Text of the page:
As the weather warms up, you’re probably getting back outside and getting more active. Whether you’re an athlete or looking to start a workout program, ensuring your body is ready to keep up with you can prevent injuries.
This is where your health care team can come in. A functional movement screen (FMS) evaluates basic bodily movements to measure mobility and stability and predict the likelihood of injuries from your chosen activity.
How Can a Functional Movement Screen Help Me?
Have you ever joined a gym and started doing circuit training on your own or with a trainer? Have you noticed your shoulder or your back started to hurt around the first or second week? Maybe you want to start working out for beginners with a couch to 5k program, but when you get out and move, your hip aches. Or maybe over the winter you didn’t stick to your running regimen quite as closely as you hoped and the 5-mile runs you’re trying to do now don’t feel that great.
No matter your fitness level, a functional movement screen helps you prepare for any workout or sport and avoid pain.
“The FMS is a seven-point screen that looks at a person’s mobility and stability as it relates to everyday activities,” said Mike Muldoon, MS, PT, Rehabilitation Site Manager at Beverly and Addison Gilbert Hospitals. Muldoon has been certified to perform FMS for 10 years. “Based on the results, we help you optimize your movement pattern.”
What Happens During the Screen?
The FMS can be performed by a doctor, physical therapist, personal trainer, chiropractor or other health or fitness professional, as long as they’re certified. The screen will guide you through a series of exercises that evaluate whether you have similar balance or strength on both sides of your body or whether there’s asymmetry that may cause you problems.
You’re then given a score, which serves as a baseline. Muldoon said a score under 14 signals that someone is at higher risk of an injury. For example, Muldoon explained, if someone has a tight hip flexor on one side, that could lead to back pain on that side. Asymmetrical or dysfunctional movement patterns in running or squatting can lead to pain or injury during those activities.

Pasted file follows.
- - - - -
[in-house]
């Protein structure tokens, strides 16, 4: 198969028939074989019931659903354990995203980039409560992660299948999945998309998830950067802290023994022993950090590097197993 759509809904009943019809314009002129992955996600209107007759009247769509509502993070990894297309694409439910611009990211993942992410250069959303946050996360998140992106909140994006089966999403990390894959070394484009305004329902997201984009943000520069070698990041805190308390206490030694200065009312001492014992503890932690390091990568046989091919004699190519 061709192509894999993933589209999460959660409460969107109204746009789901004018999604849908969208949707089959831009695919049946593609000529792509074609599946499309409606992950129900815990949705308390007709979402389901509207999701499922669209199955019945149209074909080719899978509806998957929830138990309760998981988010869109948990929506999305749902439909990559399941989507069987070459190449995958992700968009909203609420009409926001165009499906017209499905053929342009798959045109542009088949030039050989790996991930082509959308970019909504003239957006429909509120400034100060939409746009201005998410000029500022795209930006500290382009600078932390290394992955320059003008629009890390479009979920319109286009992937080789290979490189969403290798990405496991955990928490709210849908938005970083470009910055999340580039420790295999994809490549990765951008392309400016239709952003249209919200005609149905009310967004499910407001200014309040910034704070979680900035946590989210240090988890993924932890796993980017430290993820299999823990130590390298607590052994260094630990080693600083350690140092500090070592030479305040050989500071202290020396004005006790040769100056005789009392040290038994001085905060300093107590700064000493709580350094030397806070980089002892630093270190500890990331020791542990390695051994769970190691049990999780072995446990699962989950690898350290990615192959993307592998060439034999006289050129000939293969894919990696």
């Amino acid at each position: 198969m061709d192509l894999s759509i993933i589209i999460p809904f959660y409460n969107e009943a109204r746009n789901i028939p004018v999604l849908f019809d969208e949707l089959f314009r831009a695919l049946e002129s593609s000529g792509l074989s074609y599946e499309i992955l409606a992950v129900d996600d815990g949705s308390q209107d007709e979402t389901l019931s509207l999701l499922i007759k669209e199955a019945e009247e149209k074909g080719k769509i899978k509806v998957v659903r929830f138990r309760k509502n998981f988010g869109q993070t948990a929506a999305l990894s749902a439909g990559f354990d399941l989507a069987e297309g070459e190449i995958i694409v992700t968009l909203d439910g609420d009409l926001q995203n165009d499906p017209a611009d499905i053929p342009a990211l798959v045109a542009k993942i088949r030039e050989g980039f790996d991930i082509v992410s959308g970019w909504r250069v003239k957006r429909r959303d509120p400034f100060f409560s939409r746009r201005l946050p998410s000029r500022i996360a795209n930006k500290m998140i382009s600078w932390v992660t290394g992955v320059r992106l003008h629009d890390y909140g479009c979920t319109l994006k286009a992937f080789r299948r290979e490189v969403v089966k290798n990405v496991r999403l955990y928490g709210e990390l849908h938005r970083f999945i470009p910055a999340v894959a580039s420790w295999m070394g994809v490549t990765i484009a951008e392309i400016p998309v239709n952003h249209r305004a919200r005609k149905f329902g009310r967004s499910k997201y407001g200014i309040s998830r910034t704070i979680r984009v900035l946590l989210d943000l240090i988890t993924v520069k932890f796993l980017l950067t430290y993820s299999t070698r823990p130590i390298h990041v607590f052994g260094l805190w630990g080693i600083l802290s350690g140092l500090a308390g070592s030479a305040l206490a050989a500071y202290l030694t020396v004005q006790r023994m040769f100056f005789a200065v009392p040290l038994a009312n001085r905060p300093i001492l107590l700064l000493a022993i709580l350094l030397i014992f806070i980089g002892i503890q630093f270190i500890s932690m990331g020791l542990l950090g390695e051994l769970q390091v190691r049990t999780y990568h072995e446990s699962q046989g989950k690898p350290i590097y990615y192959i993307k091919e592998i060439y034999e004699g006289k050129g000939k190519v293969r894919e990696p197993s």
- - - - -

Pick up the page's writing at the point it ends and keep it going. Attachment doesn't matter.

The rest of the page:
What Do You Do After the Screen?
Based on your score and areas needing improvement, you’ll receive corrective exercises to perform for a few weeks and then return to reevaluate your movements. At Lahey, you receive access to a portal with videos of the workouts that you can follow along at home.
You may also receive guidance on working out for beginners if you’re looking to start a new exercise program. The goal is to help you prepare for sports or daily activities without getting hurt.
How Often Should You Get Screened?
The FMS offers you a baseline, which can be improved. If you have a lower score, you may want to complete the corrective exercises and return for a follow-up screen before beginning a workout program. This can ensure you’re prepared to take on more intense exercises.
“It’s good for most people to get screened before hopping into an exercise program,” Muldoon said. “This way we’re able to identify things that might put you at risk of injury. For beginners, they may not be as able to adapt to injury and risk giving up on exercise altogether.”
Take stock of your fitness and movement levels and consider whether you may benefit from learning more about your movement patterns before you take on the next challenge, and check out this video about FMS to understand whether or not you’re ready to hit the gym.